This has been fun enough so far; I’m just hoping I don’t have to super-optimize my character swaps in order to finish the game (remember, you can only swap to each character 5 times at most).

One thing I haven’t mentioned yet: what is the objective of the game? Even this far in, I have no idea. It’s not mentioned in the manual, nor the opening screen. Who is Oldorf? Am I supposed to be killing him or her? Just stealing stuff and running away? The advertising says you are “looking for treasure” but given the initial treasure search was simply to get by the opening toll bridge this isn’t following a classic treasure hunt style at all.

Posted August 27, 2019 by Jason Dyer in Interactive Fiction

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Oldorf’s Revenge: Followed by Snotgurgle’s Reprisal and Lynxor’s Vengeance   2 comments

I did finally work out the objective before finishing the game:

Step 1.) visit the residences of Oldorf, Snotgurgle, and Lynxor.

Step 2.) take all their stuff.

You never meet any of these … people? … wizards? … robots? … although you do reckon with a few security systems. Full spoilers ahead.

Upon arriving at Oldorf’s Castle, I found a wide-open area with no enemies or obstacles, just things to look at and secret passages to open.

Puzzles remained relatively simple. There was a room with “SHAZAM” on the floor, and while it didn’t do anything in the room it was in, saying SHAZAM in an adjacent room with suspicious footprints led to a skeleton key.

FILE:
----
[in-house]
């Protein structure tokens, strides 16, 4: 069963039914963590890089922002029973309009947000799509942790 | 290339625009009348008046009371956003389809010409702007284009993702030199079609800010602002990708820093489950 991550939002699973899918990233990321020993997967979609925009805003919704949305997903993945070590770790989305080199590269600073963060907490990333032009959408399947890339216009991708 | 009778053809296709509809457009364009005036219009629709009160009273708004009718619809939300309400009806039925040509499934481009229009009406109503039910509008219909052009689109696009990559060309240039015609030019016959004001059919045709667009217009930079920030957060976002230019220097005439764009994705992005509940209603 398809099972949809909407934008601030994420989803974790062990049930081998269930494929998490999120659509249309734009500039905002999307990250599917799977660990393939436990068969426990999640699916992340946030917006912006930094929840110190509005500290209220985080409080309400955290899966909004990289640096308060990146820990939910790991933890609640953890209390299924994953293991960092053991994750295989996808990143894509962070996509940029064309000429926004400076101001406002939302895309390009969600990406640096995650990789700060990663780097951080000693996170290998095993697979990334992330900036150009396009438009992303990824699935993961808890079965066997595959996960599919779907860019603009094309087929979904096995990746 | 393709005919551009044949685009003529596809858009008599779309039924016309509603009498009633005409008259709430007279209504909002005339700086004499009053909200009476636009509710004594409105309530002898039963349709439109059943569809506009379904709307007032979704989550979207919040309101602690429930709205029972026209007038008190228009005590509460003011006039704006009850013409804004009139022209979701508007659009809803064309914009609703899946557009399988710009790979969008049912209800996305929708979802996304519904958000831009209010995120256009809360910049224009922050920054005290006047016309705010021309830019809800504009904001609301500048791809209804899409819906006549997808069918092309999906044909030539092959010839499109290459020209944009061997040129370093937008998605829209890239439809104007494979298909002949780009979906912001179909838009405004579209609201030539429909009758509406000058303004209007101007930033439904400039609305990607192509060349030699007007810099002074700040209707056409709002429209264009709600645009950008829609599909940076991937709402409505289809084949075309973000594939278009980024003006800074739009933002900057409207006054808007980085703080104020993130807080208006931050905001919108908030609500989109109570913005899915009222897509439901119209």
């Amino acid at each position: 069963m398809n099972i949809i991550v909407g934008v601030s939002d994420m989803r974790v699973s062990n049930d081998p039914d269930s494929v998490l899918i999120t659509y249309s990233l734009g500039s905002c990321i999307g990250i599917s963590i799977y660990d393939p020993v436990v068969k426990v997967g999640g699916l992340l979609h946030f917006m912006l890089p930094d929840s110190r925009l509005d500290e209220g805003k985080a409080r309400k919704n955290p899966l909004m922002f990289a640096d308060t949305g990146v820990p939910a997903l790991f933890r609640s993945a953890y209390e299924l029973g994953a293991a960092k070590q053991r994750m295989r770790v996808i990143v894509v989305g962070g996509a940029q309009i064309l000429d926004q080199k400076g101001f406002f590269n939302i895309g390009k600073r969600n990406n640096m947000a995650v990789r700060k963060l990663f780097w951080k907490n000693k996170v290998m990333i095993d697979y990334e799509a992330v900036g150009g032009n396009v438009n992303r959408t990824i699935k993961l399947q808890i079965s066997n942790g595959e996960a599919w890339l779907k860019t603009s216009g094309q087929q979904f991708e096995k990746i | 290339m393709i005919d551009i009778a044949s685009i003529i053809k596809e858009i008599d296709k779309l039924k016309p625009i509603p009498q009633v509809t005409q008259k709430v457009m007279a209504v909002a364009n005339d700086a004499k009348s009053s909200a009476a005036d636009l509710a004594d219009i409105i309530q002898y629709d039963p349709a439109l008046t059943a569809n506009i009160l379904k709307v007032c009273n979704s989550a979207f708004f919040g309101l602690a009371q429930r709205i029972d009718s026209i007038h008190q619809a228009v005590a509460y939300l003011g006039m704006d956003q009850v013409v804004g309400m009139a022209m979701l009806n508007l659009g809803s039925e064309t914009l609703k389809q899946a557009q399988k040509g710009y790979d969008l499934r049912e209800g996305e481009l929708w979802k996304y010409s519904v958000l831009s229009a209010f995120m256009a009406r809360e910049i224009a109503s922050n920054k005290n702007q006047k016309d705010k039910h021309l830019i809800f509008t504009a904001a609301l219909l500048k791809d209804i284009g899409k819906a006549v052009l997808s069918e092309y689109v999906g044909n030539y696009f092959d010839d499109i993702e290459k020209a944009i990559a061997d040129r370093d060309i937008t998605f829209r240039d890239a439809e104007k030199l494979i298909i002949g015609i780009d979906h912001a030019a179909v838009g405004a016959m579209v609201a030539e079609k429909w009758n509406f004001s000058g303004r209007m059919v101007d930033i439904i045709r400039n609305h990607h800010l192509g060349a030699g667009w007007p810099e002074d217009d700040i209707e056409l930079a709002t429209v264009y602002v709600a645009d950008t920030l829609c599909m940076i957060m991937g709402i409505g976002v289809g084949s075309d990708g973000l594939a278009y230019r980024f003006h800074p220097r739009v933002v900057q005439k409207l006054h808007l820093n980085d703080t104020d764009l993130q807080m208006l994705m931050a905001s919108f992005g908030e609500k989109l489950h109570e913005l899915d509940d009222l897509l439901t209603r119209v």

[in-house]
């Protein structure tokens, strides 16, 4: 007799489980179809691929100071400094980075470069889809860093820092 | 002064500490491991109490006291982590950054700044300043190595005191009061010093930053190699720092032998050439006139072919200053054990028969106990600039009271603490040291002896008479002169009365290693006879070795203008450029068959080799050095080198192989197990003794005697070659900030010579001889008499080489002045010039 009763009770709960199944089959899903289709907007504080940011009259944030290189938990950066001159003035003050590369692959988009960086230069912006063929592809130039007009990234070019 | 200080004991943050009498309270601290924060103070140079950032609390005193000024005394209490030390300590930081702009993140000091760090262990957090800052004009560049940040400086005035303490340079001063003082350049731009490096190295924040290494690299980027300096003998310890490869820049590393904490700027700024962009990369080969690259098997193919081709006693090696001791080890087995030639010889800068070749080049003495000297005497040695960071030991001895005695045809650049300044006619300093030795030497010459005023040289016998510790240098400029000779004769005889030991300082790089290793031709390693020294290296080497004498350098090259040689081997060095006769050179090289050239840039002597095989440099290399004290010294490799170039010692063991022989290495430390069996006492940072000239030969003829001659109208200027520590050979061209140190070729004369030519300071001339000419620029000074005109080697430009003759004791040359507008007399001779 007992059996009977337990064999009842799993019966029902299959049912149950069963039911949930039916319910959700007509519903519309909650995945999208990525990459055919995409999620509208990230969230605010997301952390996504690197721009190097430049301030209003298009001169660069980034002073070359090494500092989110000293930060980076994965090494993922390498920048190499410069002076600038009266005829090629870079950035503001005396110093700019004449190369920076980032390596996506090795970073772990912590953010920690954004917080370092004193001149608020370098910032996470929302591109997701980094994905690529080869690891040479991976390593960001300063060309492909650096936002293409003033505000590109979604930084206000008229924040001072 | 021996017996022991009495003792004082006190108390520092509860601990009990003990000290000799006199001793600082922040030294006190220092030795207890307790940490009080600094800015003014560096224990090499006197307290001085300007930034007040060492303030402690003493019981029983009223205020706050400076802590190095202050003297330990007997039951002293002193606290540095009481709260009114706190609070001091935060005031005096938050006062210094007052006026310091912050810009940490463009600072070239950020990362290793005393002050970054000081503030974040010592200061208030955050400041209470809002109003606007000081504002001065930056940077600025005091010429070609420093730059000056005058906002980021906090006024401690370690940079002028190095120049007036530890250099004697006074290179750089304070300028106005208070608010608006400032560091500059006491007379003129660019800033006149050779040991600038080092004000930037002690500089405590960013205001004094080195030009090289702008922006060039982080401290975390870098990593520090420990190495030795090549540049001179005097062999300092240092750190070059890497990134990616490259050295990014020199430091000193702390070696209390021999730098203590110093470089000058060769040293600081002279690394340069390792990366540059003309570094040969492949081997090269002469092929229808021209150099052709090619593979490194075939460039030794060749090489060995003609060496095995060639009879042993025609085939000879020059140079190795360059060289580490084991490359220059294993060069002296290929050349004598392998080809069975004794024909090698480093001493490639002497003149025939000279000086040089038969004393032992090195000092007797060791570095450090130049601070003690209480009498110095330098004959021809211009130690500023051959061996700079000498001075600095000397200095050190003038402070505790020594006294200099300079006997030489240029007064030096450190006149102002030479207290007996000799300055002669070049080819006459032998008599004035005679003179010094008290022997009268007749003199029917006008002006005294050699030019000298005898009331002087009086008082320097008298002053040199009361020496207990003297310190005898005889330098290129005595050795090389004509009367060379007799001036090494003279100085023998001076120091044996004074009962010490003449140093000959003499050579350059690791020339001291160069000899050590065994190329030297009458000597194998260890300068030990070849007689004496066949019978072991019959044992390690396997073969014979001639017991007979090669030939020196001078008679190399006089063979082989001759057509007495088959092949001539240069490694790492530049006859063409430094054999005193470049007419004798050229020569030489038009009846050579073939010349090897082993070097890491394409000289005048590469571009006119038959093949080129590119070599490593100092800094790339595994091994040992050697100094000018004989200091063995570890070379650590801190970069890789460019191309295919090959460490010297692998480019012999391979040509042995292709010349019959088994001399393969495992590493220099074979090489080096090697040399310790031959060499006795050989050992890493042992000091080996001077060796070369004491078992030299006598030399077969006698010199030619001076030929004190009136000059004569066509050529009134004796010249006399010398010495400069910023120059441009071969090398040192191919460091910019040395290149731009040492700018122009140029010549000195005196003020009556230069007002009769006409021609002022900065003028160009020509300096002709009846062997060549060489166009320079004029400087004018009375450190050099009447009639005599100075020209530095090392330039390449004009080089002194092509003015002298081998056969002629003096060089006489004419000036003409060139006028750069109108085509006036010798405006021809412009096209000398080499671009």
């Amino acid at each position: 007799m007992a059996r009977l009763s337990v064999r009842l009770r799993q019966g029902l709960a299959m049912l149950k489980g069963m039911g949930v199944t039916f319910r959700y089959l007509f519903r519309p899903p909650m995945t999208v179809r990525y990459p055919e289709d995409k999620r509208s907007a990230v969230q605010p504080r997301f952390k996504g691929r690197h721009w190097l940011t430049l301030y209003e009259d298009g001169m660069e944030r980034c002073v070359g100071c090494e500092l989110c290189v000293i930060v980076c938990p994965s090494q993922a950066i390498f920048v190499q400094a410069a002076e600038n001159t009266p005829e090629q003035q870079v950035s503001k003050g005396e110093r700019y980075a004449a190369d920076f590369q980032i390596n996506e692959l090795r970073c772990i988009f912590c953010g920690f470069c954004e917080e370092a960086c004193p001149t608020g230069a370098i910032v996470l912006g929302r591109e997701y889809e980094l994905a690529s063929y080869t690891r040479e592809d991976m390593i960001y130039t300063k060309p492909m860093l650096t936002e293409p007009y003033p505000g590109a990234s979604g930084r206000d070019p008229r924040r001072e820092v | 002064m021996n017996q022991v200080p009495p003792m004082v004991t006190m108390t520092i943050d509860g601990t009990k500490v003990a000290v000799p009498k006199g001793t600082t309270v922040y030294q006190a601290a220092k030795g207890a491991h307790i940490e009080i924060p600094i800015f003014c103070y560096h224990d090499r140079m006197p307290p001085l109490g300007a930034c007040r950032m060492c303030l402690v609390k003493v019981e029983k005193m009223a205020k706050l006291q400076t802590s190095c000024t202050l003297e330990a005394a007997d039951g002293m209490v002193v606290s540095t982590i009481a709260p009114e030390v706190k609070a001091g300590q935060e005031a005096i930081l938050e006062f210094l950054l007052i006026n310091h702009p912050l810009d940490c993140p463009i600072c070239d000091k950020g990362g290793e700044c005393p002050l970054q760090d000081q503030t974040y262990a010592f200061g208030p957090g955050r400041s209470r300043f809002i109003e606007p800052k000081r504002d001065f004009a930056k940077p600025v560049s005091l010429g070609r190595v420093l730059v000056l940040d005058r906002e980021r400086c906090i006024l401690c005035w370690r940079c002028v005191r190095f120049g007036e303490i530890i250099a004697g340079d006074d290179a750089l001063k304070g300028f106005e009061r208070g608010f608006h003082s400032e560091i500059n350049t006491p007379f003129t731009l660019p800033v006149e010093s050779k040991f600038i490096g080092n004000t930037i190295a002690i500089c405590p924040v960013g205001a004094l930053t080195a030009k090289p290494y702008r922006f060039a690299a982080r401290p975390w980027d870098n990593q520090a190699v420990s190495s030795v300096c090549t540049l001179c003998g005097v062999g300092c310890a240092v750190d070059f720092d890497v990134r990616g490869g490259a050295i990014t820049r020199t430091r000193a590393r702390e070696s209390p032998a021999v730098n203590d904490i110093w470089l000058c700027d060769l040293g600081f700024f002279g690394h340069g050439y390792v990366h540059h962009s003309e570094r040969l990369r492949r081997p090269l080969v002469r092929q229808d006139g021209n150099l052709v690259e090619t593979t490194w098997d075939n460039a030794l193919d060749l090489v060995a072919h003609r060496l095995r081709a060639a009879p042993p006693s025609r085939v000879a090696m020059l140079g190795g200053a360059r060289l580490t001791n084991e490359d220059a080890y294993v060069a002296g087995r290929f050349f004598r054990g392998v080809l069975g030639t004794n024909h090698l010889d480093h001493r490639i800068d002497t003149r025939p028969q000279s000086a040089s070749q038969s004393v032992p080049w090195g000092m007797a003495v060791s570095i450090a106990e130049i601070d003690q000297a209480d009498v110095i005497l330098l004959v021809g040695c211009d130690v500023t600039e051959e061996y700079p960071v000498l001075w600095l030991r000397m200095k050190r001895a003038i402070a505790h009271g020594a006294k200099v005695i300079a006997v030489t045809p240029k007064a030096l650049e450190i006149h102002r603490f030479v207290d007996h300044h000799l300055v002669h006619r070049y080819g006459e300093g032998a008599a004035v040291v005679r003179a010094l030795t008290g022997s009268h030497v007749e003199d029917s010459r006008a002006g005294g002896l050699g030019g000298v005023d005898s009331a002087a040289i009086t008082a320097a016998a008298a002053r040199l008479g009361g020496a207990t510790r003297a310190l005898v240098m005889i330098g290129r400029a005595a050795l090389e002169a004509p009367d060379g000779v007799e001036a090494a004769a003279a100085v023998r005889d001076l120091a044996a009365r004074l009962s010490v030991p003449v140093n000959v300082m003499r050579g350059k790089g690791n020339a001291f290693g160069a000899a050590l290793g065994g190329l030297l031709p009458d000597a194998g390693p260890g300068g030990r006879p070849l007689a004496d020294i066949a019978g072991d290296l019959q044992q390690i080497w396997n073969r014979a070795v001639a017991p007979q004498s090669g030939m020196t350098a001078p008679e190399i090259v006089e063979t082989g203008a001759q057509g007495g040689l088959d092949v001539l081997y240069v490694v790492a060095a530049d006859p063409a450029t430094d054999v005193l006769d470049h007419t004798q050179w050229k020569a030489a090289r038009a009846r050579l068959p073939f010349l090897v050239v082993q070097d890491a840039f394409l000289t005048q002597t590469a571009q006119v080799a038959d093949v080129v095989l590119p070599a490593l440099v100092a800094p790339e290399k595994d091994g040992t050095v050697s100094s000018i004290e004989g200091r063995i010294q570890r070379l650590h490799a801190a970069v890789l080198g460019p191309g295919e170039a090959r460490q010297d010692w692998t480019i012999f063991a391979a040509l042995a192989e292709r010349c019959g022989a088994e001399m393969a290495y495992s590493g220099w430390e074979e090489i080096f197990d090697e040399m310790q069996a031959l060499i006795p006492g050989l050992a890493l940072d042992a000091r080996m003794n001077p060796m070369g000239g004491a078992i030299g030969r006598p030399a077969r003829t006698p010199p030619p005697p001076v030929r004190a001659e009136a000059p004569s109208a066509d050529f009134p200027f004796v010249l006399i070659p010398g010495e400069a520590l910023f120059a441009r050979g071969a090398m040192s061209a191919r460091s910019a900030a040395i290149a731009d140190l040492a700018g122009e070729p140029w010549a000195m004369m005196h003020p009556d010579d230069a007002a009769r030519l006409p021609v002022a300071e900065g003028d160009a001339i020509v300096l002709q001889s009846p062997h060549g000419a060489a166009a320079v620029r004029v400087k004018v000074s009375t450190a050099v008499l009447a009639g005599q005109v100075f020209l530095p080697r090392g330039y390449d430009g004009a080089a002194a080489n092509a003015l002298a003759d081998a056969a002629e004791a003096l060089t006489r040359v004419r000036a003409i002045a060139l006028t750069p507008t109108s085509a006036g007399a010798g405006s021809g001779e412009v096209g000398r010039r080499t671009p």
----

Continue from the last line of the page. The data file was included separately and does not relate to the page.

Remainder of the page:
In a closet, going “UP” stated I wasn’t strong enough, but switching to the Strongman let me enter a secret room and find 5 gold coins.

Eventually, after looting everything I could find, I found my way down some stairs to “Snotgurgle’s Small Palace”.

You see a valuable cross upon entering the room, but need to realize that since your party isn’t automatically taking it, the cross must be out of reach. Using MOVE TABLE and MOVE CHAIR as the Strongman resolves the situation.

In addition to a talking pillar (where my Cleric’s ability to SPEAK came in handy) I found the surreal “Plains of Oxyxidies”.

Heading north, I had to do battle with a “Opthaplebian Eye-Sentry”:

I had to use the Wizard’s catch-all CAST ability here. It always felt uncomfortable to use since it can substitute for “real” puzzle solutions, but the manual does state there are scenarios where only the Wizard can succeed, and I’m pretty sure this was one of them.

After defeating the Eye-Sentry I found some magic mushrooms and took one. The game helpfully says “BAG LIMIT = 3: POSSESSION LIMIT = 1”.

If you come back here twice you can grab the other two mushrooms. However, if you’re holding more than one mushroom, later someone confiscates all of them, because you exceeded the possession limit. I guess this was meant to be a drug joke.